August 20, 2008
Stephen Hernández, a UNAVCO RESESS (Research Experience in Solid Earth Science for Students) intern since 2005, is second author on a widely noted paper published in Nature Geoscience’s May 2008 issue. The paper, Global ubiquity of dynamic earthquake triggering (Velasco et al.), explores the theory of earthquake triggering, but as a global phenomenon. This study looked at how the surface waves from large earthquakes can trigger smaller earthquakes all over the world, and not just in the vicinity of the larger quake. The authors describe this phenomenon as ubiquitous and independent of the tectonic environment of the main earthquake or subsequently triggered smaller earthquakes.
Hernández joined UNAVCO’s RESESS program at its inception in 2005. For his first summer as an intern, he worked with Dr. Kristine Larson at the University of Colorado in Boulder on identifying and characterizing multipath sources at the Parkfield GPS array. In 2006, Hernández took off for a three-week field season in Tanzania with Dr. Eric Calais of Purdue University to acquire GPS data on the East African Rift, and worked with David Phillips of UNAVCO on how to process high precision GPS data. He remained involved with the East African Rift project for several years.
Hernández is currently a math and physics major entering his senior year at the University of Texas at El Paso. He has worked on various geophysical problems as a research assistant in the Department of Geological Sciences, including dynamic and static triggering of large earthquakes, which led to the recently published paper, and the physics of wave propagation. Hernández enjoys the quantitative aspect of using physics-based techniques to solve geologic problems, while it is the humanitarian aspect of many geophysical problems that has kept him in the field of geology. He finds the direct societal impacts to be a strong motivating factor behind his work. The RESESS program is proud to see a protégé carry a research project through to publication.
RESESS is an internship program, initiated by UNAVCO, the Incorporated Research Institutions for Seismology (IRIS), the National Center for Atmospheric Research (NCAR), and the United States Geological Survey (USGS, Golden, CO), and sponsored in part by the National Science Foundation (NSF). The program combines structured mentoring, ongoing research internships, and a supported learning community for undergraduate and graduate students form underrepresented groups in order to increase the diversity within the solid earth sciences. RESESS participants, called protégés, come to Boulder, CO for a series of ten-week summer internships. The internships include a research project in collaboration with a solid earth scientist who is trained as a mentor, an experience of living and working with other students from underrepresented populations in science, and multidimensional mentoring from writing and communication, community, and peer mentors. Students who enter the program after their sophomore or junior year of college can participate for up to four years, which can help with the transition into graduate school. Please see the RESESS Website for more details.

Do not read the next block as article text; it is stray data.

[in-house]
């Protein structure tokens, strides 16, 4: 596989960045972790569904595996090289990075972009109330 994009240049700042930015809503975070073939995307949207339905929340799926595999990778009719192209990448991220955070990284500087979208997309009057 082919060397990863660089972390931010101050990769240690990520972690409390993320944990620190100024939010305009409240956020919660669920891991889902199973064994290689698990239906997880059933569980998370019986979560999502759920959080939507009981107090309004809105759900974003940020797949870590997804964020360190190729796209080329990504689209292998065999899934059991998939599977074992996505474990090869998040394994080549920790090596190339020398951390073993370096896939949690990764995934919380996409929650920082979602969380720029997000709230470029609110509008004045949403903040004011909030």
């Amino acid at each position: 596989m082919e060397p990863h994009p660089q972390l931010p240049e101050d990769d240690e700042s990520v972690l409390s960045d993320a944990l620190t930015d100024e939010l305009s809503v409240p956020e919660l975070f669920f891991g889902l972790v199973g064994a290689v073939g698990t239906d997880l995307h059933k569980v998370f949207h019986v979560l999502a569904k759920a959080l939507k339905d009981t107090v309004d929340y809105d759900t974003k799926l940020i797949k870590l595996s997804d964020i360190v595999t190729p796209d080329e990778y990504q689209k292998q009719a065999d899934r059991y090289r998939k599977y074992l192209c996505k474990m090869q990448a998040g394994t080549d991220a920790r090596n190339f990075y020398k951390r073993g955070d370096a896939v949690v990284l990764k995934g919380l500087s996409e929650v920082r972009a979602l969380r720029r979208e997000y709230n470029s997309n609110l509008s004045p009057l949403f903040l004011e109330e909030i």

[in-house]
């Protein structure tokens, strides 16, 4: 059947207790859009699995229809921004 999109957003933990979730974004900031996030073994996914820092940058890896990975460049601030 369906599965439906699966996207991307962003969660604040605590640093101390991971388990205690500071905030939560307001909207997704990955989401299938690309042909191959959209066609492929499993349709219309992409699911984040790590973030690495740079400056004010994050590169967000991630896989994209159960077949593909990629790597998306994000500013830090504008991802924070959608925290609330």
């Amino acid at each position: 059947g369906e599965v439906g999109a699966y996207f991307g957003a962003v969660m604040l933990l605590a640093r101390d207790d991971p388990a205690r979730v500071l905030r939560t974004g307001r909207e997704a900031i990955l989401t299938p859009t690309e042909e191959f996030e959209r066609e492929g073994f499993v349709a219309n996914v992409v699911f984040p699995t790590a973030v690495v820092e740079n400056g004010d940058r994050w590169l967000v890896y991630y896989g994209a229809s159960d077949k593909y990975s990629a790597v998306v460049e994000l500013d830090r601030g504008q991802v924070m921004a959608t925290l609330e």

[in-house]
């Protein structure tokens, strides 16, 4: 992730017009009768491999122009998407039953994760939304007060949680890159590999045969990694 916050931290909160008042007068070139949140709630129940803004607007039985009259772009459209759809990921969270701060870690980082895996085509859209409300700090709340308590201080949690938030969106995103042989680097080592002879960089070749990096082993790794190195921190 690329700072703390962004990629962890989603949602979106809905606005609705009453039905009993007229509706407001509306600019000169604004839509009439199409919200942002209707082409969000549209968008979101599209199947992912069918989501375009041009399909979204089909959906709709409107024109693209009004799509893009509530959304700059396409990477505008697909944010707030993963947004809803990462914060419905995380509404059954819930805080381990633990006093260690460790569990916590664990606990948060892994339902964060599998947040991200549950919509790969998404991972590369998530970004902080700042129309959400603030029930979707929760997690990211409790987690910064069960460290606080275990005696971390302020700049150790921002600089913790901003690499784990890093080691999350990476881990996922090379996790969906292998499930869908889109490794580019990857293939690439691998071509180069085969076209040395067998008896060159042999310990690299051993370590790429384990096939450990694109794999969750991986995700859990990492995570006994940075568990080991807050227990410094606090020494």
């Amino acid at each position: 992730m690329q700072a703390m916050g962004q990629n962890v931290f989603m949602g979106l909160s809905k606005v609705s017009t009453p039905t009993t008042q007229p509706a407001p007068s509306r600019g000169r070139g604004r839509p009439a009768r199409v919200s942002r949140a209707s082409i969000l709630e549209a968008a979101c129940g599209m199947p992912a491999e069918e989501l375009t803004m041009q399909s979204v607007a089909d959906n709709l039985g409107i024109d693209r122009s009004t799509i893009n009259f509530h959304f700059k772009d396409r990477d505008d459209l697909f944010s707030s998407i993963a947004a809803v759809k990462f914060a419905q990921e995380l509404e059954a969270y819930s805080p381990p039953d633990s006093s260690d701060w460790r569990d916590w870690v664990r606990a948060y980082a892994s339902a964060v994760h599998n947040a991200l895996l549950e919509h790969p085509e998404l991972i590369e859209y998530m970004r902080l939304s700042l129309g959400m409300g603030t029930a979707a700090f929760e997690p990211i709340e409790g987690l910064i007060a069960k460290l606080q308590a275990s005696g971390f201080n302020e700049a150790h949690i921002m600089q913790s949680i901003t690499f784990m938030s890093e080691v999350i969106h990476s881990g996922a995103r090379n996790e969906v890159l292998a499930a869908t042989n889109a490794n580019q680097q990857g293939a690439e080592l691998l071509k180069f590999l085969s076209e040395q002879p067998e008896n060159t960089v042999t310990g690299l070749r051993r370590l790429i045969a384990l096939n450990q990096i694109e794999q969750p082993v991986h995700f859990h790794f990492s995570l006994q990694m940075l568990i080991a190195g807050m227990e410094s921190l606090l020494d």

Figure 1 - RESESS Intern Stephen Hernandez
Figure 2 - Detection Map showing possible triggered events recorded at 262 of 372 stations for the 2004 Sumatra–Andaman islands earthquake as recorded on each seismogram sorted by distance for all unclipped broadband data available at the DMC. Detections (circles) are plotted versus epicentral distance from the earthquake. Each detection is a potential local event. Solid lines represent short-arc surface-wave arrivals, and dashed lines represent long-arc arrivals.
Figure 3 - Histogram for detections summed along the Love-wave group velocity curve (4.3 km s-1) using 300 s bins. The vertical grey line is the arrival of the Love wave, whereas the bold horizontal line represents the mean (µ) for the time period before the arrival of the Love wave. The other two horizontal lines, solid and dashed, show the 95% and 99% confidence bounds, respectively. Zero time on the histograms is the time of the Love-wave arrival. Note that there is a peak at time zero and a secondary peak near 7,000 s ( 2 h) after the arrival of a short-arc Love wave (G1), which represents a cluster of events that occurred near the Nevada–California border, north of the Long Valley Caldera. Other peaks can be seen that we were unable to associate with any particular cluster.
Last modified: 2020-01-28 22:54:18 America/Denver